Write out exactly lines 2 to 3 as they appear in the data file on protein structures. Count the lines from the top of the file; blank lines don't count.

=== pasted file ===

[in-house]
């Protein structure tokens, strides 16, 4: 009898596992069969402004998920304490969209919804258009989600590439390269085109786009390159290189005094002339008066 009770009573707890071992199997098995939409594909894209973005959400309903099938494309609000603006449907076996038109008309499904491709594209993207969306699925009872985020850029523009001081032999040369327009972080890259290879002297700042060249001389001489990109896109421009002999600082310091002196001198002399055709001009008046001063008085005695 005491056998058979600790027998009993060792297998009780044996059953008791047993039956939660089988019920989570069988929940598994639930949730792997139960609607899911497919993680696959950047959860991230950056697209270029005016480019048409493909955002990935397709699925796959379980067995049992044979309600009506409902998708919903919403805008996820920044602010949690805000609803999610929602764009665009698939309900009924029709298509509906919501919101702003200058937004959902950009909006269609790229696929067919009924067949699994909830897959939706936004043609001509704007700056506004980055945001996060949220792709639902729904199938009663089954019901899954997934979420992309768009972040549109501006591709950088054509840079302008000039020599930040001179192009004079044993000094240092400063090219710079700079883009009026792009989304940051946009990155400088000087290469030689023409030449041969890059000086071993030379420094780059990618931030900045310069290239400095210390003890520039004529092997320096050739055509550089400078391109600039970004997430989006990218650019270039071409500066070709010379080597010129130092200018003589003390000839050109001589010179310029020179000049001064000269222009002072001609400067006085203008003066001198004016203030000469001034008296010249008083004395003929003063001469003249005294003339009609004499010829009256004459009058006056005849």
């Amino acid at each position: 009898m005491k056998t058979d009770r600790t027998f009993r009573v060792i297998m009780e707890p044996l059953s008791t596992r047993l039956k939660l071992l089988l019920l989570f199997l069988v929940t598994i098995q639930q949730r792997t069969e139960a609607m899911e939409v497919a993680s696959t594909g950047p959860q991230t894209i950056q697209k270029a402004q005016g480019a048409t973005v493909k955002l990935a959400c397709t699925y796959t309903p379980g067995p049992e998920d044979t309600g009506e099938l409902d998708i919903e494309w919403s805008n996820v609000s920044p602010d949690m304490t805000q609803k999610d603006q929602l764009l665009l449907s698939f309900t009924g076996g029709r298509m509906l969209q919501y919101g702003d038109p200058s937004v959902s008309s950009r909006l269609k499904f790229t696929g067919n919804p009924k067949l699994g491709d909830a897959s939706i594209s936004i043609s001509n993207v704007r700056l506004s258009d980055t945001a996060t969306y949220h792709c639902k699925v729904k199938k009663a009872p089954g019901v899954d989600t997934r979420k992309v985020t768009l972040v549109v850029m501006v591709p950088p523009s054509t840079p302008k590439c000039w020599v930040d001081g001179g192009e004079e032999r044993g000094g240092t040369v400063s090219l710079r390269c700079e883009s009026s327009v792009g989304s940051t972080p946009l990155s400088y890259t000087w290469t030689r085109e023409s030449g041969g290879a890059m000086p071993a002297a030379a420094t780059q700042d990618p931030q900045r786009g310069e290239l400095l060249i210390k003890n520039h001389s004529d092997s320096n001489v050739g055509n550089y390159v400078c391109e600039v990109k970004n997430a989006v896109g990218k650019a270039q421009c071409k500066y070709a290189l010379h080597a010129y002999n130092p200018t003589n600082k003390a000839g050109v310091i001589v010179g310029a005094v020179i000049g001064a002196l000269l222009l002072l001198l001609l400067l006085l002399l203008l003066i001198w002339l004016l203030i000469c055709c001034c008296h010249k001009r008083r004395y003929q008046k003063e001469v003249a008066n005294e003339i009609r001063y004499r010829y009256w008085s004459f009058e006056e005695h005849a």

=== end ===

């Protein structure tokens, strides 16, 4: 009898596992069969402004998920304490969209919804258009989600590439390269085109786009390159290189005094002339008066 009770009573707890071992199997098995939409594909894209973005959400309903099938494309609000603006449907076996038109008309499904491709594209993207969306699925009872985020850029523009001081032999040369327009972080890259290879002297700042060249001389001489990109896109421009002999600082310091002196001198002399055709001009008046001063008085005695 005491056998058979600790027998009993060792297998009780044996059953008791047993039956939660089988019920989570069988929940598994639930949730792997139960609607899911497919993680696959950047959860991230950056697209270029005016480019048409493909955002990935397709699925796959379980067995049992044979309600009506409902998708919903919403805008996820920044602010949690805000609803999610929602764009665009698939309900009924029709298509509906919501919101702003200058937004959902950009909006269609790229696929067919009924067949699994909830897959939706936004043609001509704007700056506004980055945001996060949220792709639902729904199938009663089954019901899954997934979420992309768009972040549109501006591709950088054509840079302008000039020599930040001179192009004079044993000094240092400063090219710079700079883009009026792009989304940051946009990155400088000087290469030689023409030449041969890059000086071993030379420094780059990618931030900045310069290239400095210390003890520039004529092997320096050739055509550089400078391109600039970004997430989006990218650019270039071409500066070709010379080597010129130092200018003589003390000839050109001589010179310029020179000049001064000269222009002072001609400067006085203008003066001198004016203030000469001034008296010249008083004395003929003063001469003249005294003339009609004499010829009256004459009058006056005849």
């Amino acid at each position: 009898m005491k056998t058979d009770r600790t027998f009993r009573v060792i297998m009780e707890p044996l059953s008791t596992r047993l039956k939660l071992l089988l019920l989570f199997l069988v929940t598994i098995q639930q949730r792997t069969e139960a609607m899911e939409v497919a993680s696959t594909g950047p959860q991230t894209i950056q697209k270029a402004q005016g480019a048409t973005v493909k955002l990935a959400c397709t699925y796959t309903p379980g067995p049992e998920d044979t309600g009506e099938l409902d998708i919903e494309w919403s805008n996820v609000s920044p602010d949690m304490t805000q609803k999610d603006q929602l764009l665009l449907s698939f309900t009924g076996g029709r298509m509906l969209q919501y919101g702003d038109p200058s937004v959902s008309s950009r909006l269609k499904f790229t696929g067919n919804p009924k067949l699994g491709d909830a897959s939706i594209s936004i043609s001509n993207v704007r700056l506004s258009d980055t945001a996060t969306y949220h792709c639902k699925v729904k199938k009663a009872p089954g019901v899954d989600t997934r979420k992309v985020t768009l972040v549109v850029m501006v591709p950088p523009s054509t840079p302008k590439c000039w020599v930040d001081g001179g192009e004079e032999r044993g000094g240092t040369v400063s090219l710079r390269c700079e883009s009026s327009v792009g989304s940051t972080p946009l990155s400088y890259t000087w290469t030689r085109e023409s030449g041969g290879a890059m000086p071993a002297a030379a420094t780059q700042d990618p931030q900045r786009g310069e290239l400095l060249i210390k003890n520039h001389s004529d092997s320096n001489v050739g055509n550089y390159v400078c391109e600039v990109k970004n997430a989006v896109g990218k650019a270039q421009c071409k500066y070709a290189l010379h080597a010129y002999n130092p200018t003589n600082k003390a000839g050109v310091i001589v010179g310029a005094v020179i000049g001064a002196l000269l222009l002072l001198l001609l400067l006085l002399l203008l003066i001198w002339l004016l203030i000469c055709c001034c008296h010249k001009r008083r004395y003929q008046k003063e001469v003249a008066n005294e003339i009609r001063y004499r010829y009256w008085s004459f009058e006056e005695h005849a």